Map of Hurricane Hermine Projected Path?

Hurricane Hermine struck the Mexican coast about 40 miles south of the U.S. border Monday night.
Hurricane Hermine is the eighth named storm of the Atlantic hurricane season and is off Mexico’s east coast with maximum sustained winds of about 65 miles (100 kilometers) per hour.
Is it coming to the US? Where can I see a map of Hurricane Hermine's projected path?
How dangerous is Hurricane Hermine when compared to other hurricanes like Earl?

asked by Trenton in Weather | 3499 views | 09-07-2010 at 02:41 AM

The National Hurricane Center announced earlier that Hermine was gaining strength as it neared land, with its top sustained winds growing to 65 mph (100 km/h) before hitting shore.
Hurricane Hermine is heading for the area around Brownsville, Texas and Matamoros, Mexico, where the border meets the Gulf of Mexico. People on both sides of the border are preparing for a possible meter-high surge of water, heavy winds and torrential rain.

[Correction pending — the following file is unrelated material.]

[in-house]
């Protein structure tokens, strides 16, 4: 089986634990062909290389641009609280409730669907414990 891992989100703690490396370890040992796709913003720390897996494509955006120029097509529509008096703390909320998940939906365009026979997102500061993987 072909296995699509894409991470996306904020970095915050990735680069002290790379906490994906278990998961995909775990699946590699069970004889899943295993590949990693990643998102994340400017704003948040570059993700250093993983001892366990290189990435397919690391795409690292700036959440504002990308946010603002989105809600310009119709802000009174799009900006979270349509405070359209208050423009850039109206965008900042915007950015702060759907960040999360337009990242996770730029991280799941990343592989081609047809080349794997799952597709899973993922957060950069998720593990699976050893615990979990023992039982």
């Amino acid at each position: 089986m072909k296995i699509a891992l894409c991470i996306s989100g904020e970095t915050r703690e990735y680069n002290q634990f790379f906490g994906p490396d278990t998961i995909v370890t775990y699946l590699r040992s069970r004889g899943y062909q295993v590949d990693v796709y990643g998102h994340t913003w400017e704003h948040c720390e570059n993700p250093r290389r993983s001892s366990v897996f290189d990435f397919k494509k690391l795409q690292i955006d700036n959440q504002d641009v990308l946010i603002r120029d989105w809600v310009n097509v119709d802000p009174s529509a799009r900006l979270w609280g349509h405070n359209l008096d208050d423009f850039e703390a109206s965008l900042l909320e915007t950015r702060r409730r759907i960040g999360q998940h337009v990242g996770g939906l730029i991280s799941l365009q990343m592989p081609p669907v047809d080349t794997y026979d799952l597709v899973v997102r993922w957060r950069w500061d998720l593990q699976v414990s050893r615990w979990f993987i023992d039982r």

The Mexican authorities urged people living in low-lying coastal areas to move to shelters while officials in Texas distributed sandbags and warned of flash floods.

Hurricane Hermine, whose force winds reach 105 miles from its eye, may bring four to eight inches of rain to northeastern Mexico and southern Texas, with isolated areas getting as much as 12 inches.

The NHC has issued a hurricane watch for the coast of Texas from the mouth of the Rio Grande River to Baffin Bay. A hurricane watch means that hurricane conditions are possible within the watch area, in this case, within 24 hours.

Projected path of Tropical Storm Hermine (MAP)

Hurricane Hermine Projected Path map

answered by Harley | 09-07-2010 at 02:41 AM

Hermine is now marching northward through Texas, Oklahoma residents could begin to feel effects as soon as Wednesday with the possibility of flash floods increasing across the state.
Residents in flood prone areas are urged to take precautions and make an emergency kit for the possibility of last minute evacuations.
Hermine is weakening as it moves further inland. The biggest threat from Hermine will be flooding, and the risk of tornadoes.

answered by Kaitlyn | 09-07-2010 at 11:42 PM

What's left of Hermine will continue to bring the threat for heavy rain and possibly tornadoes through the Central Plains and up through the Midwest. Parts of Oklahoma and Arkansas have gotten over a foot of rain, and it's still coming down.
And now it's the time of Igor, which is still pretty far away but is rapidly approaching.

answered by Path | 09-09-2010 at 08:51 PM

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